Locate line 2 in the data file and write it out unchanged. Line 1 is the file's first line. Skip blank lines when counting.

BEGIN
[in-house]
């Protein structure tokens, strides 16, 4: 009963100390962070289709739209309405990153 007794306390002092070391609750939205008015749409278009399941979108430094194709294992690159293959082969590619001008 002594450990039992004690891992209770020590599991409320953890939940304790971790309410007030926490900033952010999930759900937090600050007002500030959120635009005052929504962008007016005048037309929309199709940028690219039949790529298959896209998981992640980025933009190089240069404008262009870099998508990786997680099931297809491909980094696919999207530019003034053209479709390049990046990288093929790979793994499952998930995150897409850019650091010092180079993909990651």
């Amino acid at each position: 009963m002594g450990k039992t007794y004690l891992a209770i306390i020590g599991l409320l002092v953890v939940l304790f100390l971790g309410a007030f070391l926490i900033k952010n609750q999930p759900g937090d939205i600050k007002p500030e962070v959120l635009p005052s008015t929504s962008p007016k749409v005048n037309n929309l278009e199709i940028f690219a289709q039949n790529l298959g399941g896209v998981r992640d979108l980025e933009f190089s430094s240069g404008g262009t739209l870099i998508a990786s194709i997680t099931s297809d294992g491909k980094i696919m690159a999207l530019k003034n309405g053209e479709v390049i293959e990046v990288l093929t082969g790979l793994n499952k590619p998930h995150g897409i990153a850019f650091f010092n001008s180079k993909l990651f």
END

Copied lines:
């Protein structure tokens, strides 16, 4: 009963100390962070289709739209309405990153 007794306390002092070391609750939205008015749409278009399941979108430094194709294992690159293959082969590619001008 002594450990039992004690891992209770020590599991409320953890939940304790971790309410007030926490900033952010999930759900937090600050007002500030959120635009005052929504962008007016005048037309929309199709940028690219039949790529298959896209998981992640980025933009190089240069404008262009870099998508990786997680099931297809491909980094696919999207530019003034053209479709390049990046990288093929790979793994499952998930995150897409850019650091010092180079993909990651």